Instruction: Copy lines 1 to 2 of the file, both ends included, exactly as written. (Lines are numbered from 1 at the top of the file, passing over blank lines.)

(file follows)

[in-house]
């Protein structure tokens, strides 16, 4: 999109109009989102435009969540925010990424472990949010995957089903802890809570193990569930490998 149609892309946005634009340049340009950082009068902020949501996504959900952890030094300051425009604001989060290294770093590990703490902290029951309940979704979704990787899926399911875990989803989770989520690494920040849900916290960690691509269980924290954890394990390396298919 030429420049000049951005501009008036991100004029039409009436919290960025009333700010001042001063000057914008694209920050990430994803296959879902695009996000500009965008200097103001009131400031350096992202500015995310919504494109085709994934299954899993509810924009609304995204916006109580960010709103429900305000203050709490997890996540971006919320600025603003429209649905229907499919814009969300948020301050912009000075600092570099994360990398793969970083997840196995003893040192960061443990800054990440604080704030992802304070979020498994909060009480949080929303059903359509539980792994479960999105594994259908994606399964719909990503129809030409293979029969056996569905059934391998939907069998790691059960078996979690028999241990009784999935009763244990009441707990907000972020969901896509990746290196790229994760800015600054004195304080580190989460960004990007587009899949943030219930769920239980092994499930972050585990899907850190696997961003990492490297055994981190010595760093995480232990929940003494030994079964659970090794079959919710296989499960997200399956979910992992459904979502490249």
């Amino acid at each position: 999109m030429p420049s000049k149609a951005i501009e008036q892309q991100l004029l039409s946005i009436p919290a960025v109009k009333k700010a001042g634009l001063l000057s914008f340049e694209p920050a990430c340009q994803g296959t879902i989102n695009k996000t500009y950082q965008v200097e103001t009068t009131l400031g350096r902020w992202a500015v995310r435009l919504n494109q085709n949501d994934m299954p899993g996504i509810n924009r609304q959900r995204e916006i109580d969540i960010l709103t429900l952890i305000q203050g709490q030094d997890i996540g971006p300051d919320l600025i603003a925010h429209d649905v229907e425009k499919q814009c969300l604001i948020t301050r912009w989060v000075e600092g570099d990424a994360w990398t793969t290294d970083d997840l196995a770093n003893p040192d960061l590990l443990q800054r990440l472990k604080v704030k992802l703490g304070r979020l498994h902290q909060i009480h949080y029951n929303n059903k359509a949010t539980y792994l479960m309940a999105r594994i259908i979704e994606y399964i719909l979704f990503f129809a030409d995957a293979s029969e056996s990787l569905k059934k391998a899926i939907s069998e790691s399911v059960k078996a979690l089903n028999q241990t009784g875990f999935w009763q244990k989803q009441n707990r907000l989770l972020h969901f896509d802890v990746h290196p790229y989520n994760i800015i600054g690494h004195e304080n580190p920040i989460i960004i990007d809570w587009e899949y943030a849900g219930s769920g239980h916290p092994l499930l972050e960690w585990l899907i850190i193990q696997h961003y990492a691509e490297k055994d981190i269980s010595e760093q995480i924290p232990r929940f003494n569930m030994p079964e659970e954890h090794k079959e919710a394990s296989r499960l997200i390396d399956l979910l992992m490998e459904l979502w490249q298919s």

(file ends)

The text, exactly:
[in-house]
């Protein structure tokens, strides 16, 4: 999109109009989102435009969540925010990424472990949010995957089903802890809570193990569930490998 149609892309946005634009340049340009950082009068902020949501996504959900952890030094300051425009604001989060290294770093590990703490902290029951309940979704979704990787899926399911875990989803989770989520690494920040849900916290960690691509269980924290954890394990390396298919 030429420049000049951005501009008036991100004029039409009436919290960025009333700010001042001063000057914008694209920050990430994803296959879902695009996000500009965008200097103001009131400031350096992202500015995310919504494109085709994934299954899993509810924009609304995204916006109580960010709103429900305000203050709490997890996540971006919320600025603003429209649905229907499919814009969300948020301050912009000075600092570099994360990398793969970083997840196995003893040192960061443990800054990440604080704030992802304070979020498994909060009480949080929303059903359509539980792994479960999105594994259908994606399964719909990503129809030409293979029969056996569905059934391998939907069998790691059960078996979690028999241990009784999935009763244990009441707990907000972020969901896509990746290196790229994760800015600054004195304080580190989460960004990007587009899949943030219930769920239980092994499930972050585990899907850190696997961003990492490297055994981190010595760093995480232990929940003494030994079964659970090794079959919710296989499960997200399956979910992992459904979502490249």